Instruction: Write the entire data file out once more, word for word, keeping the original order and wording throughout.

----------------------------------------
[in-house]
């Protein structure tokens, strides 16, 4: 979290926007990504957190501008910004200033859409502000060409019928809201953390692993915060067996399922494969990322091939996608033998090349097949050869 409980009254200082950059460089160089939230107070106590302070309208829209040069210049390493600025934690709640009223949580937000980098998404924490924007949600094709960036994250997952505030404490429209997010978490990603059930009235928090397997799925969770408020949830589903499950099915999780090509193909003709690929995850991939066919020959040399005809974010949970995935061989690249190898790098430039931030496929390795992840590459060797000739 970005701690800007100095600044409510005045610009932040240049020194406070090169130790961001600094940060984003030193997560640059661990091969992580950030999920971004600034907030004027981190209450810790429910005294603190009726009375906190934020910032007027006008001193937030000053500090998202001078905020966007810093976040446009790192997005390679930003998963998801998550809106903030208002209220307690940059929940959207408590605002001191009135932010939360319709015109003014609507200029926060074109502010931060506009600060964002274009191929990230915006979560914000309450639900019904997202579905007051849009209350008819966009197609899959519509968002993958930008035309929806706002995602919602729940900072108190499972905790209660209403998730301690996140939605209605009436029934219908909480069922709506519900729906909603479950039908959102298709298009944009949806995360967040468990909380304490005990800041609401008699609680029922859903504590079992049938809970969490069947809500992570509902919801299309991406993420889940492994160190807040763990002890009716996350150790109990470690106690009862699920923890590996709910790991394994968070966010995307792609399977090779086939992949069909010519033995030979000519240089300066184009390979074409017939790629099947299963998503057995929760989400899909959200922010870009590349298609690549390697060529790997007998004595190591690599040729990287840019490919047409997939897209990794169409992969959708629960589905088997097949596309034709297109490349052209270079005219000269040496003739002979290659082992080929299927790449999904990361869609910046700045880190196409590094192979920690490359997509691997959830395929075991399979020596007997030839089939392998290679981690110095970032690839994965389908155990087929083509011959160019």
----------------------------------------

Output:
[in-house]
């Protein structure tokens, strides 16, 4: 979290926007990504957190501008910004200033859409502000060409019928809201953390692993915060067996399922494969990322091939996608033998090349097949050869 409980009254200082950059460089160089939230107070106590302070309208829209040069210049390493600025934690709640009223949580937000980098998404924490924007949600094709960036994250997952505030404490429209997010978490990603059930009235928090397997799925969770408020949830589903499950099915999780090509193909003709690929995850991939066919020959040399005809974010949970995935061989690249190898790098430039931030496929390795992840590459060797000739 970005701690800007100095600044409510005045610009932040240049020194406070090169130790961001600094940060984003030193997560640059661990091969992580950030999920971004600034907030004027981190209450810790429910005294603190009726009375906190934020910032007027006008001193937030000053500090998202001078905020966007810093976040446009790192997005390679930003998963998801998550809106903030208002209220307690940059929940959207408590605002001191009135932010939360319709015109003014609507200029926060074109502010931060506009600060964002274009191929990230915006979560914000309450639900019904997202579905007051849009209350008819966009197609899959519509968002993958930008035309929806706002995602919602729940900072108190499972905790209660209403998730301690996140939605209605009436029934219908909480069922709506519900729906909603479950039908959102298709298009944009949806995360967040468990909380304490005990800041609401008699609680029922859903504590079992049938809970969490069947809500992570509902919801299309991406993420889940492994160190807040763990002890009716996350150790109990470690106690009862699920923890590996709910790991394994968070966010995307792609399977090779086939992949069909010519033995030979000519240089300066184009390979074409017939790629099947299963998503057995929760989400899909959200922010870009590349298609690549390697060529790997007998004595190591690599040729990287840019490919047409997939897209990794169409992969959708629960589905088997097949596309034709297109490349052209270079005219000269040496003739002979290659082992080929299927790449999904990361869609910046700045880190196409590094192979920690490359997509691997959830395929075991399979020596007997030839089939392998290679981690110095970032690839994965389908155990087929083509011959160019």